The sport and/or art of driving a car very fast has been the subject of countless fantastic scenes in movies, but some films dare to make it the center of attention. Across all sports entertainment, racing is one of the most dynamic displays of technical skills, physical capability, and death-defying willingness to risk it all.
Racing lenses itself to just about every art medium with ease. From chase sequences in action novels to the immensely popular video game genres, it’s one of the most common sports in adaptation. Racing films span the entire spectrum from wacky comedy to gripping drama and far beyond, with only the central competition to connect them.
Ford v Ferrari
James Mangold of 3:10 to Yuma, walk the lineand Logan fame, directed and produced this stellar 2019 drama. Inspired by a true story, the film follows the rivalry between the American and Italian racing teams at a 24-hour endurance race in France. Though the race is the focus, the human drama is the real driving force. Matt Damon and Christian Bale star as a dedicated mechanic and his hot-tempered driver. Mangold is well-known for his masterful symbolism of him, and, despite his name, Ford v Ferrari is one of the smartest movies of the decade. The personalities are just as important as the racing action, and the magic under the hood is in its metaphorical significance. There’s something for everybody in Mangold’s masterful take on the genre.
Talladega Nights: The Ballad of Ricky Bobby
Will Ferrell is a hit-or-miss lead when it comes to studio comedies. Mankind has collectively moved past the era of his cultural dominance and into a more casual relationship with his work. Back in 2006, however, a pitch like “Will Ferrell as a NASCAR driver” was enough to secure $72.5 million. The resulting film stars Ferrell as Ricky Bobby, a gifted driver, and generally terrible person. He marries a shallow smoke show, infuriates his bosses, misuses his best friend, and becomes an arrogant jerk as he rises through the ranks. Ricky becomes a legend, but, when a new racer takes the #1 slot, everything crashes around him, and he’ll have to go back to basics to get it all back. It’s mostly a framework to hang borderline sketch comedy about NASCAR fans and driving mishaps, but the central story is often deeply personal. The film’s a little uneven, but there’s some great stuff in this strange racing comedy.
New Initial D the Movie
Anime is another great home for the racing genre, and there’s no racing anime more iconic than Shuichi Shigeno’s Initial D. There have been multiple anime adaptations of the manga series, as well as a live-action film in 2005, but the 2014 anime trilogy is arguably the best way to experience the story. Those who haven’t seen the anime have almost undoubtedly seen the occasional drift compilation set to the series’ incredible soundtrack. The film has no shortage of those iconic moments, complete with a grounded and thrilling storyline. Based on the true story of Keiichi Tsuchiya, Initial D tells the tale of the birth of drift racing on mountains in the Kanto region of Japan. Fans should tune in on all three films to get the full story, but the second is probably the best.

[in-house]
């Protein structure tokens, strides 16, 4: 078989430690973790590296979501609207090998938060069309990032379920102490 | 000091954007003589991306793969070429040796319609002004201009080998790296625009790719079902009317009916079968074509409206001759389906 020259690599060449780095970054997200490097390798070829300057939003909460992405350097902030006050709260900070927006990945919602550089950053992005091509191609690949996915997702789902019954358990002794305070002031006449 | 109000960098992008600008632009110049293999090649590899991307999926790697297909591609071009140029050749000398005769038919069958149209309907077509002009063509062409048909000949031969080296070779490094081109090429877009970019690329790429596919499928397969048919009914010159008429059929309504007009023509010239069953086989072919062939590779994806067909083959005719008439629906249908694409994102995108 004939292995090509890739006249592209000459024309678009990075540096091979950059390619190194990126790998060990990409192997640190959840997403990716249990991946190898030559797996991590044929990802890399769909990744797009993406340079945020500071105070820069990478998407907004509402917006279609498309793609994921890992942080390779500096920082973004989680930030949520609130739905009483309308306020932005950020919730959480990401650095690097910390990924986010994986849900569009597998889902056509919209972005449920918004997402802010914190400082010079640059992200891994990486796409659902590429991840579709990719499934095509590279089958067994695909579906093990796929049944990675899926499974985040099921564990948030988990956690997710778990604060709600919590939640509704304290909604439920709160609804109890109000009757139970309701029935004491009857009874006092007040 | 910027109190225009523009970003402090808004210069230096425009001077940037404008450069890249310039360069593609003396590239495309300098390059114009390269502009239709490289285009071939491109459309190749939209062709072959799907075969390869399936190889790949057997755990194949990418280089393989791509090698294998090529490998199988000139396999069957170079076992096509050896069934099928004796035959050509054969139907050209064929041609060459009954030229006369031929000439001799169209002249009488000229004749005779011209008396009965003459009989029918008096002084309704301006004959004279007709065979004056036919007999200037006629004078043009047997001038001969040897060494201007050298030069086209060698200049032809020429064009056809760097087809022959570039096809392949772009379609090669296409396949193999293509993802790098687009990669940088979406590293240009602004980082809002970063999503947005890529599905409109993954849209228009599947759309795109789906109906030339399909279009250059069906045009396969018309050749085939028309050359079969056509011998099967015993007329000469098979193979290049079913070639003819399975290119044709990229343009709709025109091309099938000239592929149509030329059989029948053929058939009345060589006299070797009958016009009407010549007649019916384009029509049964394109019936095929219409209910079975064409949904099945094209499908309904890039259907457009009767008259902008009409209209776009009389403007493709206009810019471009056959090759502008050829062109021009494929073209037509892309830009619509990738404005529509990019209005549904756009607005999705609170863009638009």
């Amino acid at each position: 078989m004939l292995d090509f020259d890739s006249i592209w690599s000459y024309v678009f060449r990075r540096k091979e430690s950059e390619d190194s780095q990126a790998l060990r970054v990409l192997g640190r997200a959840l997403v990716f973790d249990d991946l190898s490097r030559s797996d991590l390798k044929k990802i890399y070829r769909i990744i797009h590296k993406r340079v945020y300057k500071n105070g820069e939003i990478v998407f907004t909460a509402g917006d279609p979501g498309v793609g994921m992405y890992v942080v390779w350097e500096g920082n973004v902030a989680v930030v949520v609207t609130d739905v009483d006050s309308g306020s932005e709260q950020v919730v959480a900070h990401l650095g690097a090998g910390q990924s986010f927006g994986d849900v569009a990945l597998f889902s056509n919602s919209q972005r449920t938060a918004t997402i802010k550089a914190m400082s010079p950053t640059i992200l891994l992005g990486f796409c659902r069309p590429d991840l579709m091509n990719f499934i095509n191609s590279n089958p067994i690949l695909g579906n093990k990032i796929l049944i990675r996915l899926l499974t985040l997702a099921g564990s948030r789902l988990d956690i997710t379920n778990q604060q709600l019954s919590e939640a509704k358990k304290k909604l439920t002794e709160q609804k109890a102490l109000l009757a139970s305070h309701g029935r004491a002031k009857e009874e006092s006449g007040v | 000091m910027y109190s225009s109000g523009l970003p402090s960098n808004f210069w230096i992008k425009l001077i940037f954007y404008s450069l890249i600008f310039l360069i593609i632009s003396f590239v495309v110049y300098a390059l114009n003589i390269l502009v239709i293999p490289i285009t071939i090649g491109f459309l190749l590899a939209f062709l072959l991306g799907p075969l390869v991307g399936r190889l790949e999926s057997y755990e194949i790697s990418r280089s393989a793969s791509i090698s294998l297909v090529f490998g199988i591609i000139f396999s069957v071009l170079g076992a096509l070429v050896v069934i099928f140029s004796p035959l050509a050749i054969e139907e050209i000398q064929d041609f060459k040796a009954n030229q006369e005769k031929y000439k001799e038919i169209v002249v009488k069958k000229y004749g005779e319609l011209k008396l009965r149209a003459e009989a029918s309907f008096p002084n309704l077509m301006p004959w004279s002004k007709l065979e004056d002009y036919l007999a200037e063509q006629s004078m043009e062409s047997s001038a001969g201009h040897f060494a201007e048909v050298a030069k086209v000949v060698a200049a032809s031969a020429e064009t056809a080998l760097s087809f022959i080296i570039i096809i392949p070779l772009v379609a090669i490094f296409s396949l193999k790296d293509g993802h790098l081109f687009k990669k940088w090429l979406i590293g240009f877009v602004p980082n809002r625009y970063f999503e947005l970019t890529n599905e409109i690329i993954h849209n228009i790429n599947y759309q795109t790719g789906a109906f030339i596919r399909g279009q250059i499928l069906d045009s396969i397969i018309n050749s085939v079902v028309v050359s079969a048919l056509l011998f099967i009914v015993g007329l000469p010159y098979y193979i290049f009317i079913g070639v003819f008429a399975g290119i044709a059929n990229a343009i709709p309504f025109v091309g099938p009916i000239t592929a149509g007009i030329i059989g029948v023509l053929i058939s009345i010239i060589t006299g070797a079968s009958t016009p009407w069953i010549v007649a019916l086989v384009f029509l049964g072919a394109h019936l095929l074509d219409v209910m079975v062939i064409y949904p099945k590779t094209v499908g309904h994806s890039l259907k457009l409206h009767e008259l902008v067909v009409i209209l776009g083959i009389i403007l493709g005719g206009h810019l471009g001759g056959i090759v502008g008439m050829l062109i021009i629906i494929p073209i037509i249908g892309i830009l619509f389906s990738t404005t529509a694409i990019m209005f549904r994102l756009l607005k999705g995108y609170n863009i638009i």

The World’s Fastest Indian
Sir Anthony Hopkins stars in Roger Donaldson’s adaptation of the life story of Burt Munro. Munro was a New Zealand-born speed bike racer who broke a variety of incredible records in the 50s and 60s. Several of his accomplishments have not been eclipsed to this day. This 2005 film puts Hopkins in the role of a man who is rapidly feeling the cold hand of time pulling him away from his dreams of him. Munro must struggle against his waning health, his financial difficulties, and the advice of everyone who cares for him in pursuit of setting a new land-speed record in his heavily modified Indian Scout motorcycle. The most powerful aspect of the film is unquestionably Hopkins’ performance of it. Donaldson was evidently moved by the story, working on the project for more than twenty years before it reached proper production. Not enough people have seen this moving journey, but it ranks amongst the best in the genre.
The Wachowskis took on one of the most iconic series of early anime and turned into the unquestioned best adaptation of the genre. The visually spectacular journey of Speed and his family of him, competing in impossible races, and battling the corporate owners is perfectly executed. Underneath the flashy CGI and absurd action setpieces, lies a simple but strong narrative of creativity and ambition standing alone against the world. The spirit of Tatsuo Yoshida’s original manga is alive and well in this adaptation, but it also functions beautifully as a racing film. Though so much of it is absurd, there’s a real heart that gets to the core of the sport in a way that some more grounded films simply can’t. Speed Racer is a bizarre and fantastic entry in a wide genre that deserves as much recognition as it can get.
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